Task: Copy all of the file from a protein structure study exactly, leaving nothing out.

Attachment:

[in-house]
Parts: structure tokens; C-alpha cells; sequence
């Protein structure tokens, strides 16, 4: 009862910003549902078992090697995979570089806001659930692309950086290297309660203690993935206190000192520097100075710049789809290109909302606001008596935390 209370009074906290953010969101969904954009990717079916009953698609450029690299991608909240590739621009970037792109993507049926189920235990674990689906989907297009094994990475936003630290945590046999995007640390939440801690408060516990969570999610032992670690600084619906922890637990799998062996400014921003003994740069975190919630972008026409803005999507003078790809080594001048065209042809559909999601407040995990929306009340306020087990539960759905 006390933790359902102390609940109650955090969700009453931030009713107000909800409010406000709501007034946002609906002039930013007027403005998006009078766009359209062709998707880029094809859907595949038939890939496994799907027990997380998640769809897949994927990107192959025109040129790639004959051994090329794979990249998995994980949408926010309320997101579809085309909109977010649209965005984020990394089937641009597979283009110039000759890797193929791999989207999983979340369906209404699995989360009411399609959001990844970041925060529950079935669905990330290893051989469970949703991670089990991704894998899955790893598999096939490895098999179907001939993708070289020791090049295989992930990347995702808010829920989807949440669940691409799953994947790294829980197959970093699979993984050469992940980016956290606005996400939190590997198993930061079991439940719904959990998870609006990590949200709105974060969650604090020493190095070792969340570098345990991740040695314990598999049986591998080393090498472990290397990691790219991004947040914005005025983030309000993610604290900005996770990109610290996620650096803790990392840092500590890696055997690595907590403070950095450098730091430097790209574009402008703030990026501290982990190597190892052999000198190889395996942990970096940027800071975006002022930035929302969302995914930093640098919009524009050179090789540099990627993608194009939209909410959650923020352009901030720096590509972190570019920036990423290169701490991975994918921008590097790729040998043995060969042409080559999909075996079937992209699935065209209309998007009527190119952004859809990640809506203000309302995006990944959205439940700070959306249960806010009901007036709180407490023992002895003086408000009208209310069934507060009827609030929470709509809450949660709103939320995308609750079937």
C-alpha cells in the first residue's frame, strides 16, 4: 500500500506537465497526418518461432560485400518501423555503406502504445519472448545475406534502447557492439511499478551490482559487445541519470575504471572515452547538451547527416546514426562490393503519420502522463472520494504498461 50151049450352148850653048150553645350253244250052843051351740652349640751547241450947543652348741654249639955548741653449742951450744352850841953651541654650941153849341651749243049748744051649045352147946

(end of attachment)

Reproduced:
[in-house]
Parts: structure tokens; C-alpha cells; sequence
């Protein structure tokens, strides 16, 4: 009862910003549902078992090697995979570089806001659930692309950086290297309660203690993935206190000192520097100075710049789809290109909302606001008596935390 209370009074906290953010969101969904954009990717079916009953698609450029690299991608909240590739621009970037792109993507049926189920235990674990689906989907297009094994990475936003630290945590046999995007640390939440801690408060516990969570999610032992670690600084619906922890637990799998062996400014921003003994740069975190919630972008026409803005999507003078790809080594001048065209042809559909999601407040995990929306009340306020087990539960759905 006390933790359902102390609940109650955090969700009453931030009713107000909800409010406000709501007034946002609906002039930013007027403005998006009078766009359209062709998707880029094809859907595949038939890939496994799907027990997380998640769809897949994927990107192959025109040129790639004959051994090329794979990249998995994980949408926010309320997101579809085309909109977010649209965005984020990394089937641009597979283009110039000759890797193929791999989207999983979340369906209404699995989360009411399609959001990844970041925060529950079935669905990330290893051989469970949703991670089990991704894998899955790893598999096939490895098999179907001939993708070289020791090049295989992930990347995702808010829920989807949440669940691409799953994947790294829980197959970093699979993984050469992940980016956290606005996400939190590997198993930061079991439940719904959990998870609006990590949200709105974060969650604090020493190095070792969340570098345990991740040695314990598999049986591998080393090498472990290397990691790219991004947040914005005025983030309000993610604290900005996770990109610290996620650096803790990392840092500590890696055997690595907590403070950095450098730091430097790209574009402008703030990026501290982990190597190892052999000198190889395996942990970096940027800071975006002022930035929302969302995914930093640098919009524009050179090789540099990627993608194009939209909410959650923020352009901030720096590509972190570019920036990423290169701490991975994918921008590097790729040998043995060969042409080559999909075996079937992209699935065209209309998007009527190119952004859809990640809506203000309302995006990944959205439940700070959306249960806010009901007036709180407490023992002895003086408000009208209310069934507060009827609030929470709509809450949660709103939320995308609750079937």
C-alpha cells in the first residue's frame, strides 16, 4: 500500500506537465497526418518461432560485400518501423555503406502504445519472448545475406534502447557492439511499478551490482559487445541519470575504471572515452547538451547527416546514426562490393503519420502522463472520494504498461 50151049450352148850653048150553645350253244250052843051351740652349640751547241450947543652348741654249639955548741653449742951450744352850841953651541654650941153849341651749243049748744051649045352147946